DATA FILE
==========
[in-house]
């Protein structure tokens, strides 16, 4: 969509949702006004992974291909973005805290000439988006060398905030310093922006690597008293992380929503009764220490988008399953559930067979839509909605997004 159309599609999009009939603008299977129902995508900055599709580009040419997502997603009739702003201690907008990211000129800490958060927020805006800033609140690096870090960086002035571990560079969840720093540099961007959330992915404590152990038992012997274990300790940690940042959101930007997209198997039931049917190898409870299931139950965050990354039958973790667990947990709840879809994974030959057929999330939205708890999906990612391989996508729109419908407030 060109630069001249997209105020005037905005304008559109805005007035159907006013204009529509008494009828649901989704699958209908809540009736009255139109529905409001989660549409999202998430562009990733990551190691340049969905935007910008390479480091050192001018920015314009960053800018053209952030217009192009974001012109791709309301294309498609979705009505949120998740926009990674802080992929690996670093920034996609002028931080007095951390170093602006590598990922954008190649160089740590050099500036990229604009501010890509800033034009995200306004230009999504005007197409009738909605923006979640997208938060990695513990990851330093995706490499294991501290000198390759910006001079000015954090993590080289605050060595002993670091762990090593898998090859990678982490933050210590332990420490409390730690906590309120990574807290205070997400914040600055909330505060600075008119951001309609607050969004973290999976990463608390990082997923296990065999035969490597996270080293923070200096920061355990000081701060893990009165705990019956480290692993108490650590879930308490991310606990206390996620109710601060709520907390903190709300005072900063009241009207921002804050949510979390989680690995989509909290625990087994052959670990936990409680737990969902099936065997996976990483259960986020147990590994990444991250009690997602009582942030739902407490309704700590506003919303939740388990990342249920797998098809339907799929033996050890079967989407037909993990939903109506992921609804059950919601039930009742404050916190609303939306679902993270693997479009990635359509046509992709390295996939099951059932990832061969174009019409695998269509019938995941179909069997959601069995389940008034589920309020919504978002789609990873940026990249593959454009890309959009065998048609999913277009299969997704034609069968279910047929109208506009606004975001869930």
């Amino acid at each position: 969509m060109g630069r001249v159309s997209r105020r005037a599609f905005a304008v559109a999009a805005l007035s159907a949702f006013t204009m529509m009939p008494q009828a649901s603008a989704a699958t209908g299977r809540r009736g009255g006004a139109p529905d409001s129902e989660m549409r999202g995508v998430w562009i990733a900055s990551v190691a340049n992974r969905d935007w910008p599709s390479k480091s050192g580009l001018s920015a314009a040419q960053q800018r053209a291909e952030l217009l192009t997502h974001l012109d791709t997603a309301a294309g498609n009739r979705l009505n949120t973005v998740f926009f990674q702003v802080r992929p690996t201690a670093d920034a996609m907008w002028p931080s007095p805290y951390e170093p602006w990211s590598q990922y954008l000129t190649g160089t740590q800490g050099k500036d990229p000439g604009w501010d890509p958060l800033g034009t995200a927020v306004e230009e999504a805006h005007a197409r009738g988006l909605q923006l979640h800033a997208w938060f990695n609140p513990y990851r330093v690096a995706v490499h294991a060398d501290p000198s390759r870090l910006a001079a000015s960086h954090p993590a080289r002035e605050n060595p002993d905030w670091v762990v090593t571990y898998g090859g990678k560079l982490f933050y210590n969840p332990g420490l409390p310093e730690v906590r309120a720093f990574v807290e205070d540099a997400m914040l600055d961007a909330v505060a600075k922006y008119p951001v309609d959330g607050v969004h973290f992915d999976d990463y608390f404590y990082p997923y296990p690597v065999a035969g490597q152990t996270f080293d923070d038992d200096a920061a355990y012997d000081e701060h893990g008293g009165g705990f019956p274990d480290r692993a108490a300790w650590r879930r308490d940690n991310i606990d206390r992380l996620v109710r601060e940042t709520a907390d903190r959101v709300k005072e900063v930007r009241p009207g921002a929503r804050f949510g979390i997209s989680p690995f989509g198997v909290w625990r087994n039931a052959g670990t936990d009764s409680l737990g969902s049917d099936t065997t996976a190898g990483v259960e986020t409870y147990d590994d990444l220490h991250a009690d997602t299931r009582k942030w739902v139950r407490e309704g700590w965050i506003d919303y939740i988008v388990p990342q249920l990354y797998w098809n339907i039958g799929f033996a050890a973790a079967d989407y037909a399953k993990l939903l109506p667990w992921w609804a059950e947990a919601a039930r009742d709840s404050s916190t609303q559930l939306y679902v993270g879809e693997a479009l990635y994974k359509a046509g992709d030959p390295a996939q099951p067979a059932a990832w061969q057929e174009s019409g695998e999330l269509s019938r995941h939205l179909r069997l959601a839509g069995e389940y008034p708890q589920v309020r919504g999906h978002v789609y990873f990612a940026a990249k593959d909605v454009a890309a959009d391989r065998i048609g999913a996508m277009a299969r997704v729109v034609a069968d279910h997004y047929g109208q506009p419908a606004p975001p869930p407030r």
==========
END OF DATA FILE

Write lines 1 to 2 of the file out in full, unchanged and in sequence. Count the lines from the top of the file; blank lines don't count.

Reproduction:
[in-house]
């Protein structure tokens, strides 16, 4: 969509949702006004992974291909973005805290000439988006060398905030310093922006690597008293992380929503009764220490988008399953559930067979839509909605997004 159309599609999009009939603008299977129902995508900055599709580009040419997502997603009739702003201690907008990211000129800490958060927020805006800033609140690096870090960086002035571990560079969840720093540099961007959330992915404590152990038992012997274990300790940690940042959101930007997209198997039931049917190898409870299931139950965050990354039958973790667990947990709840879809994974030959057929999330939205708890999906990612391989996508729109419908407030 060109630069001249997209105020005037905005304008559109805005007035159907006013204009529509008494009828649901989704699958209908809540009736009255139109529905409001989660549409999202998430562009990733990551190691340049969905935007910008390479480091050192001018920015314009960053800018053209952030217009192009974001012109791709309301294309498609979705009505949120998740926009990674802080992929690996670093920034996609002028931080007095951390170093602006590598990922954008190649160089740590050099500036990229604009501010890509800033034009995200306004230009999504005007197409009738909605923006979640997208938060990695513990990851330093995706490499294991501290000198390759910006001079000015954090993590080289605050060595002993670091762990090593898998090859990678982490933050210590332990420490409390730690906590309120990574807290205070997400914040600055909330505060600075008119951001309609607050969004973290999976990463608390990082997923296990065999035969490597996270080293923070200096920061355990000081701060893990009165705990019956480290692993108490650590879930308490991310606990206390996620109710601060709520907390903190709300005072900063009241009207921002804050949510979390989680690995989509909290625990087994052959670990936990409680737990969902099936065997996976990483259960986020147990590994990444991250009690997602009582942030739902407490309704700590506003919303939740388990990342249920797998098809339907799929033996050890079967989407037909993990939903109506992921609804059950919601039930009742404050916190609303939306679902993270693997479009990635359509046509992709390295996939099951059932990832061969174009019409695998269509019938995941179909069997959601069995389940008034589920309020919504978002789609990873940026990249593959454009890309959009065998048609999913277009299969997704034609069968279910047929109208506009606004975001869930």